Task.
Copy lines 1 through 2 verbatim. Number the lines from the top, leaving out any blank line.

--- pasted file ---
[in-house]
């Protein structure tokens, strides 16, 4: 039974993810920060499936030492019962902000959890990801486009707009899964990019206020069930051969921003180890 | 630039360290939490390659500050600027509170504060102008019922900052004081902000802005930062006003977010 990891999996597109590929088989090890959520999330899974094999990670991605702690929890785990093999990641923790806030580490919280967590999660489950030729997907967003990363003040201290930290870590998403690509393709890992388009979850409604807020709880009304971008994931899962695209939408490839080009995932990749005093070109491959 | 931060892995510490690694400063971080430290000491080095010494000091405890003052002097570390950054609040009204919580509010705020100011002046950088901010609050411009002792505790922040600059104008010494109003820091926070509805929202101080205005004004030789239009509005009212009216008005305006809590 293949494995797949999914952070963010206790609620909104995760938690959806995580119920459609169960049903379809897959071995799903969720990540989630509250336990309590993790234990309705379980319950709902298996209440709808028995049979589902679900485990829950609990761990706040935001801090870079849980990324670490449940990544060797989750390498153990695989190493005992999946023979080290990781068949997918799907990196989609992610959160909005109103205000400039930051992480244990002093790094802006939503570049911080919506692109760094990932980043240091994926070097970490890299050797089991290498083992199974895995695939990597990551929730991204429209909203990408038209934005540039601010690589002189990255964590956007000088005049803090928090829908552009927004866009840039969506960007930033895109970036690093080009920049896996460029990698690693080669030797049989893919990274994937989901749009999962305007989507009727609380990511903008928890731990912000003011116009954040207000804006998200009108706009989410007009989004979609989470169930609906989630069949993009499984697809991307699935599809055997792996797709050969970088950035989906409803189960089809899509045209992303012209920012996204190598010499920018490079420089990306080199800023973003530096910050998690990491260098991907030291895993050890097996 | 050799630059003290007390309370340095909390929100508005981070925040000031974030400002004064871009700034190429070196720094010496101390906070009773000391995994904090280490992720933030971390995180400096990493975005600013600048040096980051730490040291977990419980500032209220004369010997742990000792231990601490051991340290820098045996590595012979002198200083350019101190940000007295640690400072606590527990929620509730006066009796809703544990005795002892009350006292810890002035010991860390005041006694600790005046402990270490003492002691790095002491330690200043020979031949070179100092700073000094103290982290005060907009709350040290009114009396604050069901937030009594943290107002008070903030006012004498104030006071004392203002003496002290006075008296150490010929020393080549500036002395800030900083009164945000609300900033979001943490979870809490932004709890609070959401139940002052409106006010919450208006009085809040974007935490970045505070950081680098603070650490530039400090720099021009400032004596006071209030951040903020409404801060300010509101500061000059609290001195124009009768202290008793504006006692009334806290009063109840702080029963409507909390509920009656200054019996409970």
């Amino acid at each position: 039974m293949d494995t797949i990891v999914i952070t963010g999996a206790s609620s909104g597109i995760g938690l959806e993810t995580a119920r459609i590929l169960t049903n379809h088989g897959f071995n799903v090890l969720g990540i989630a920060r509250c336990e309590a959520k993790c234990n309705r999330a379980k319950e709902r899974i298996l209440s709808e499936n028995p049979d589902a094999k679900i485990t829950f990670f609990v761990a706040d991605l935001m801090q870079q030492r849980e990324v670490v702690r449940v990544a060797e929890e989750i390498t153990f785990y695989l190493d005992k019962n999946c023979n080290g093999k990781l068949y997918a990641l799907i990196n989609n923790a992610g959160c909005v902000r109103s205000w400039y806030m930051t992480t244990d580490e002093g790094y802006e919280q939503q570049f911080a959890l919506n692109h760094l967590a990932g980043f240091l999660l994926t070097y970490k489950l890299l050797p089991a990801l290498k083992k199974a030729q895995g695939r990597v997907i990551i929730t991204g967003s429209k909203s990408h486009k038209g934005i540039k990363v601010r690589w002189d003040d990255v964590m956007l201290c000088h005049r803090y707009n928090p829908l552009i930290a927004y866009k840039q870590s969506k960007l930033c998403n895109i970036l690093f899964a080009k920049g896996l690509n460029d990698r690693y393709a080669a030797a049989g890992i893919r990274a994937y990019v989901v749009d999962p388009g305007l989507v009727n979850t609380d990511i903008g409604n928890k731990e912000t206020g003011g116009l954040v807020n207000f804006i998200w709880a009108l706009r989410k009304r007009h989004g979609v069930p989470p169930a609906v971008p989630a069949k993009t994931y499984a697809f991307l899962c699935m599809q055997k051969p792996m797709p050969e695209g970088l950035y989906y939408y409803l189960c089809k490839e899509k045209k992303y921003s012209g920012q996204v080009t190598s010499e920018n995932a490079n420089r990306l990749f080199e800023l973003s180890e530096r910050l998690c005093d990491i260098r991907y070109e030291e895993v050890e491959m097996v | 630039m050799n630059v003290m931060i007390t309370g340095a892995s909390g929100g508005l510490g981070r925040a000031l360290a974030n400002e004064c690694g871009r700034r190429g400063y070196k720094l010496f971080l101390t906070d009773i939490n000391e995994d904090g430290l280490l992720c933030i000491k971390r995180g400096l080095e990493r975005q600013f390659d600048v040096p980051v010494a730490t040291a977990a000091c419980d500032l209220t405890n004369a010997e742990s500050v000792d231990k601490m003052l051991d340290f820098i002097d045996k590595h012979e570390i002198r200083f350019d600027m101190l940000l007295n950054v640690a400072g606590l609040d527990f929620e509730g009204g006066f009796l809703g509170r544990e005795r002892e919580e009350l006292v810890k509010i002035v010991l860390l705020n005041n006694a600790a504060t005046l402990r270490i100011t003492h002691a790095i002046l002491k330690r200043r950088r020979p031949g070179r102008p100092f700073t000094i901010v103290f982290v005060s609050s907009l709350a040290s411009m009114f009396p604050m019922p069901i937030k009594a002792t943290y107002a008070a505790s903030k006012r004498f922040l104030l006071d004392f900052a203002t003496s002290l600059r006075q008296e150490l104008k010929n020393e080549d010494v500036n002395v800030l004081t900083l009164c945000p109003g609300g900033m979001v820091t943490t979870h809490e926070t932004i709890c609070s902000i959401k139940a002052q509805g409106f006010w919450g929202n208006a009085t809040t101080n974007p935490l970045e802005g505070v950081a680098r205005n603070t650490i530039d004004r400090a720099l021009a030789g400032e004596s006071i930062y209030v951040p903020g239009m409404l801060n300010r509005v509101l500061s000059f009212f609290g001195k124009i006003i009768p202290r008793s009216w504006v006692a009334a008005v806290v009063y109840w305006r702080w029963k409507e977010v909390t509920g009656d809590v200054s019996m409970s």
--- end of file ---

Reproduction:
[in-house]
């Protein structure tokens, strides 16, 4: 039974993810920060499936030492019962902000959890990801486009707009899964990019206020069930051969921003180890 | 630039360290939490390659500050600027509170504060102008019922900052004081902000802005930062006003977010 990891999996597109590929088989090890959520999330899974094999990670991605702690929890785990093999990641923790806030580490919280967590999660489950030729997907967003990363003040201290930290870590998403690509393709890992388009979850409604807020709880009304971008994931899962695209939408490839080009995932990749005093070109491959 | 931060892995510490690694400063971080430290000491080095010494000091405890003052002097570390950054609040009204919580509010705020100011002046950088901010609050411009002792505790922040600059104008010494109003820091926070509805929202101080205005004004030789239009509005009212009216008005305006809590 293949494995797949999914952070963010206790609620909104995760938690959806995580119920459609169960049903379809897959071995799903969720990540989630509250336990309590993790234990309705379980319950709902298996209440709808028995049979589902679900485990829950609990761990706040935001801090870079849980990324670490449940990544060797989750390498153990695989190493005992999946023979080290990781068949997918799907990196989609992610959160909005109103205000400039930051992480244990002093790094802006939503570049911080919506692109760094990932980043240091994926070097970490890299050797089991290498083992199974895995695939990597990551929730991204429209909203990408038209934005540039601010690589002189990255964590956007000088005049803090928090829908552009927004866009840039969506960007930033895109970036690093080009920049896996460029990698690693080669030797049989893919990274994937989901749009999962305007989507009727609380990511903008928890731990912000003011116009954040207000804006998200009108706009989410007009989004979609989470169930609906989630069949993009499984697809991307699935599809055997792996797709050969970088950035989906409803189960089809899509045209992303012209920012996204190598010499920018490079420089990306080199800023973003530096910050998690990491260098991907030291895993050890097996 | 050799630059003290007390309370340095909390929100508005981070925040000031974030400002004064871009700034190429070196720094010496101390906070009773000391995994904090280490992720933030971390995180400096990493975005600013600048040096980051730490040291977990419980500032209220004369010997742990000792231990601490051991340290820098045996590595012979002198200083350019101190940000007295640690400072606590527990929620509730006066009796809703544990005795002892009350006292810890002035010991860390005041006694600790005046402990270490003492002691790095002491330690200043020979031949070179100092700073000094103290982290005060907009709350040290009114009396604050069901937030009594943290107002008070903030006012004498104030006071004392203002003496002290006075008296150490010929020393080549500036002395800030900083009164945000609300900033979001943490979870809490932004709890609070959401139940002052409106006010919450208006009085809040974007935490970045505070950081680098603070650490530039400090720099021009400032004596006071209030951040903020409404801060300010509101500061000059609290001195124009009768202290008793504006006692009334806290009063109840702080029963409507909390509920009656200054019996409970």